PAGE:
‘There I am: a happy innocent boy standing in my back garden, my whole life ahead of me, playing a game with a ball. Around me, my childhood home and my family; safe, fulfilled, intact.‘
– The Game
[ About the Book ]
The Game is a multifaceted reflection on sport. It is part memoir, outlining Tadhg Coakley’s time as a player and fan, and how sport has shaped his life. But it also tackles sport on a universal scale – the good and the bad – and its immeasurable influence on our world.
For fans, sport can be all-consuming. Indeed, we are consuming sport in ever greater gulpfuls, often blindly. It has a dark side; it is rife with corruption, sexism, homophobia, nationalism and a raft of toxic masculine behaviour, and Coakley interrogates his own attitudes on each of these fronts.
On the other hand, sport builds all manner of valuable connections and communities, and in sport – as in art – people can forge their own identities with grace, imagination and the possibility of what may be. This duality is one of the most fascinating aspects of sport.
Written with warmth, openness and keen insight, The Game is an entertaining and thought-provoking meditation on the uniquely intense highs and lows of loving sport in today’s world.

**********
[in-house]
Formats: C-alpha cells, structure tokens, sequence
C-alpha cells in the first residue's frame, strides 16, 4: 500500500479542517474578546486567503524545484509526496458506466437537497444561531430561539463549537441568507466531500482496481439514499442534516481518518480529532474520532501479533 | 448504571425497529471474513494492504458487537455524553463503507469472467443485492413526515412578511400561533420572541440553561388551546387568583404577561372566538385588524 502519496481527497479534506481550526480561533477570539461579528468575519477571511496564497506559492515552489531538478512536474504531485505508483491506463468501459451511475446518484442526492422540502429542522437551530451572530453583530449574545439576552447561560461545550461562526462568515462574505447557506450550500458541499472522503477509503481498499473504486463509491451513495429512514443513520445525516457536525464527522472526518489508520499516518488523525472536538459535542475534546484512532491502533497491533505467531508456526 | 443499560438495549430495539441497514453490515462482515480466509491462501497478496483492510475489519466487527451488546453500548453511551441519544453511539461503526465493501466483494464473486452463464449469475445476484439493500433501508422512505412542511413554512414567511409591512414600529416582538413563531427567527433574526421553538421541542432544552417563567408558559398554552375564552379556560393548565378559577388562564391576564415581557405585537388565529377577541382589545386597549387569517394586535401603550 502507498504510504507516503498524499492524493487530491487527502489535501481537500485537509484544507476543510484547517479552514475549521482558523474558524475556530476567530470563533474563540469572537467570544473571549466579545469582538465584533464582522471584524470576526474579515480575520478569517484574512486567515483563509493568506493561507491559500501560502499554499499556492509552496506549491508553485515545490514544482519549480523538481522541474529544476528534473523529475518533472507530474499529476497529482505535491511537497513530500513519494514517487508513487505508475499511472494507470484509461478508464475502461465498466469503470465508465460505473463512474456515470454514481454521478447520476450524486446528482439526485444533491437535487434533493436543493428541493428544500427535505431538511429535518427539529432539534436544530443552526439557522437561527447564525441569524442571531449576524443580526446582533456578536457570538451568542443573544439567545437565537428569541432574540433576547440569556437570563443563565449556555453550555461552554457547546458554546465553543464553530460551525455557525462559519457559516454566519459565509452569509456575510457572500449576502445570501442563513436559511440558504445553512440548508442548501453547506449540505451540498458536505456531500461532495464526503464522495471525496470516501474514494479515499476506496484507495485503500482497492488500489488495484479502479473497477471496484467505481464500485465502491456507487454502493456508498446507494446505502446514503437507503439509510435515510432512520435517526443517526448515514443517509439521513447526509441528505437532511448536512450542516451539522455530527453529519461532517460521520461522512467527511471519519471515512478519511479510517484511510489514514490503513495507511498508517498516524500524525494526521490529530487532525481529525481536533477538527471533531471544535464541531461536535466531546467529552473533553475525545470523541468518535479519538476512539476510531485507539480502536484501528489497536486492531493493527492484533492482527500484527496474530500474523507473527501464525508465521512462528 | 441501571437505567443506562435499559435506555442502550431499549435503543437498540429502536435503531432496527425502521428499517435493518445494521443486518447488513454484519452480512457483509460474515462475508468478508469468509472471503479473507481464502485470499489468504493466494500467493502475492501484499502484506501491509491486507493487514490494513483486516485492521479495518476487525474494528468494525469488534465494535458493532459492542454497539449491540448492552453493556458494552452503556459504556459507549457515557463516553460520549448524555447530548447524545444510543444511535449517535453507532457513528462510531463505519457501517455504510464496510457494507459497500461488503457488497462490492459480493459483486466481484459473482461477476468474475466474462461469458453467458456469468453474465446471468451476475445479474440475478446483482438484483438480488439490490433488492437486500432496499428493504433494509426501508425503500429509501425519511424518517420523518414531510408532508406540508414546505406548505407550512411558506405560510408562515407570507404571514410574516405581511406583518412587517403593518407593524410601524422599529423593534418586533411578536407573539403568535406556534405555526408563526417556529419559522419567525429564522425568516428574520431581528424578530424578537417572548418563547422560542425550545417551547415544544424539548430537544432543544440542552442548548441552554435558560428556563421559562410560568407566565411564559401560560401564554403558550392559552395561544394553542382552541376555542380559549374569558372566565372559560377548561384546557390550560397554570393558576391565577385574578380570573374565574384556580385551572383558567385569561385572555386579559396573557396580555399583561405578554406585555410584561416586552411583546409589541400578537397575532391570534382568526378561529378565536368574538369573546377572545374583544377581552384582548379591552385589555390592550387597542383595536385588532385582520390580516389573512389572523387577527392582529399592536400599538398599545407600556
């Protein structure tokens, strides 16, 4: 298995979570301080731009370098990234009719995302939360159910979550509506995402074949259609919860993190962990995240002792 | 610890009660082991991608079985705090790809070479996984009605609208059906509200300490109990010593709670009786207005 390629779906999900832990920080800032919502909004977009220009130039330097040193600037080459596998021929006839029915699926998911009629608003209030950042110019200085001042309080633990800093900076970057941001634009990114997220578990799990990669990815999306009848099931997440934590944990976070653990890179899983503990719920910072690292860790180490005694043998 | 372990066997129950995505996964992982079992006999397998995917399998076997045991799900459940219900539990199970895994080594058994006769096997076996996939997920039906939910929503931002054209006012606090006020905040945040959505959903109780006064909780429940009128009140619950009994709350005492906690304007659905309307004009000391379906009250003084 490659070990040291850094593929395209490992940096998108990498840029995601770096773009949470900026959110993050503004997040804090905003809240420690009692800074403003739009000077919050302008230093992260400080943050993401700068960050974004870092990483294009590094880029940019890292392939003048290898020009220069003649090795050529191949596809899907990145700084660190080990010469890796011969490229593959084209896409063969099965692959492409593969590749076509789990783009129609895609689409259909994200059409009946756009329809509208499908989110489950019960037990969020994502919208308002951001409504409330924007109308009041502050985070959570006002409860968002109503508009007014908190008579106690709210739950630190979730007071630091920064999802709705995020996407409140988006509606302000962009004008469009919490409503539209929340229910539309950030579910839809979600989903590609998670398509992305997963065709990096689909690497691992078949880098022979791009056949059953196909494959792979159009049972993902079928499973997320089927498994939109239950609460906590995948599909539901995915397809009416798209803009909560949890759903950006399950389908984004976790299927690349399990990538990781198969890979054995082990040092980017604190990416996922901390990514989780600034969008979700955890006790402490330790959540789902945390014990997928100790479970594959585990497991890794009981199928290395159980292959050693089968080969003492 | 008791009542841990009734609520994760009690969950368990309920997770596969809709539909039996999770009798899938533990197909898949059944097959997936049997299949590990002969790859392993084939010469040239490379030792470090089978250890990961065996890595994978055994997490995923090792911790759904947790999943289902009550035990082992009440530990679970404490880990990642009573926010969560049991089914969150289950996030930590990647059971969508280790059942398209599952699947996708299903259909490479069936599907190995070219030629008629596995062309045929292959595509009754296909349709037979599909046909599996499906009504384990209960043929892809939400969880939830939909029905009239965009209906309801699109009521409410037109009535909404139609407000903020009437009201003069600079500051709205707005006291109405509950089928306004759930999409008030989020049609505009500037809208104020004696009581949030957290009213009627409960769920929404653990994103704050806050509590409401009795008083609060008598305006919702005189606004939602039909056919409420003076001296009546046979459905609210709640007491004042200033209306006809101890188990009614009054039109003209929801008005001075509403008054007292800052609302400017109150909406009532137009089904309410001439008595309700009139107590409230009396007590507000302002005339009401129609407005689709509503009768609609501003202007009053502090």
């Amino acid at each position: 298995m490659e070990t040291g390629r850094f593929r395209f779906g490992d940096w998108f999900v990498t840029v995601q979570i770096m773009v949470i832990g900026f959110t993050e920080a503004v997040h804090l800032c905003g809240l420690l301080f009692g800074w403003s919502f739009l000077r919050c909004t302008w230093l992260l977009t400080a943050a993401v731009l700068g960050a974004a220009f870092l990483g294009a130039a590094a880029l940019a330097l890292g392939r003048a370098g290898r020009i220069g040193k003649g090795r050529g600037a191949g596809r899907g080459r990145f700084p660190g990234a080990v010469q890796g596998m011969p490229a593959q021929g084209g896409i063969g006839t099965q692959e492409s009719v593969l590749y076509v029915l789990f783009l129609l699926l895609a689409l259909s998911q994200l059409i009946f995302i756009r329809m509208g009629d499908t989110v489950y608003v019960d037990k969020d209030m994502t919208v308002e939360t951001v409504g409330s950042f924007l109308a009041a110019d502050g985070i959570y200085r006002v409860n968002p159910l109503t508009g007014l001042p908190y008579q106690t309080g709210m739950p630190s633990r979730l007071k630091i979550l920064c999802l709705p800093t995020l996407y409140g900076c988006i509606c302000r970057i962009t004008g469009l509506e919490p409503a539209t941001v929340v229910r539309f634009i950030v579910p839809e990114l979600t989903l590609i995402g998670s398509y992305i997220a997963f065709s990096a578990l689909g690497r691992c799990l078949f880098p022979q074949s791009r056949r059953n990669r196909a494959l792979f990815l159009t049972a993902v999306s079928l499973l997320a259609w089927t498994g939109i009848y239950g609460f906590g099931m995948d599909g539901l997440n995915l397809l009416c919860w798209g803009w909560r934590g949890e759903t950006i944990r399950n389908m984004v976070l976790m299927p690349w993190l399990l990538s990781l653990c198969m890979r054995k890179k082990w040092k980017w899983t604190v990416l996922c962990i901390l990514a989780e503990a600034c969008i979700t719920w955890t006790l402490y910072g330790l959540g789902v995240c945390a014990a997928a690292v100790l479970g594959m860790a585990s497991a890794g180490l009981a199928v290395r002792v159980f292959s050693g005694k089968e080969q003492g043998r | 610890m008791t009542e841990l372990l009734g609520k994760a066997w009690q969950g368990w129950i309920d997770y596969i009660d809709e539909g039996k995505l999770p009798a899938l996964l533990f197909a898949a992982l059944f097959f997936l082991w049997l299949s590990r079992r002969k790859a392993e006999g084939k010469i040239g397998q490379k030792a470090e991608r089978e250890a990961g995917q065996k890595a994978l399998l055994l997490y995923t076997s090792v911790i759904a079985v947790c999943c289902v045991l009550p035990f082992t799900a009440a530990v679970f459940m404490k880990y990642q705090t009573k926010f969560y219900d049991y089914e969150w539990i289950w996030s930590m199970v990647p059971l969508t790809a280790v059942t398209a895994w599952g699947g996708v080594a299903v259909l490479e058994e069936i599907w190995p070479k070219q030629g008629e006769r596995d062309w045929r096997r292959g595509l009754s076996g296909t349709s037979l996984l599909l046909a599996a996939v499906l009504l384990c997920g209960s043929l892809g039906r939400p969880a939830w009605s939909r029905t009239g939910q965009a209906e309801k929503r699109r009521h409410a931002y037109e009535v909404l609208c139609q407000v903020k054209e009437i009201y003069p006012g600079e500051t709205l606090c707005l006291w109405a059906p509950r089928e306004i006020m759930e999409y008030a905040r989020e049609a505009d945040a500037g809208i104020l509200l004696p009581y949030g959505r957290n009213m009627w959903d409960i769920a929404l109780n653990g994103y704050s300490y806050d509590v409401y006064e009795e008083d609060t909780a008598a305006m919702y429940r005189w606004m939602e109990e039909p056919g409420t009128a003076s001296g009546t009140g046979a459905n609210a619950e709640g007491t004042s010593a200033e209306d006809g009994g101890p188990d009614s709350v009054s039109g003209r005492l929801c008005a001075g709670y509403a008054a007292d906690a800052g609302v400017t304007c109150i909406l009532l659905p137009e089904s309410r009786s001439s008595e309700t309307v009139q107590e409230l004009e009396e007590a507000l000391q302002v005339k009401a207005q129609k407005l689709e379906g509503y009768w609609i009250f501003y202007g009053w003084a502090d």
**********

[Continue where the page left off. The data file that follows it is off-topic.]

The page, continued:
[ My Review ]
The Game – A Journey into the Heart of Sport by Tadhg Coakley published May 24th with Merrion Press. The Game is a unique gem, a really special book that evoked so many emotions as I turned the pages. ‘As a novelist, sportswriter and All-Ireland minor hurling winner Tadhg Coakley ruminates on the importance of sport in his life. He reflects on the joys of sport, as player and fan, and sport’s pervasive influence, good and bad, on humanity.’
Growing up in Cork I played school hockey and trained with Leevale AC, competing as a 400m runner. It never occurred to me to walk anywhere, I always ran. I loved sport. I loved to be always moving, a trait that affectionately garnered me the nickname of the ‘Duracell Bunny’. Rugby was also a huge presence in our house at the time (and as a family it still is). To this day that strong waft of ‘Deep Heat’ brings me right back to my younger days, spending weekends watching Dolphin RFC play their matches in Musgrave Park and away.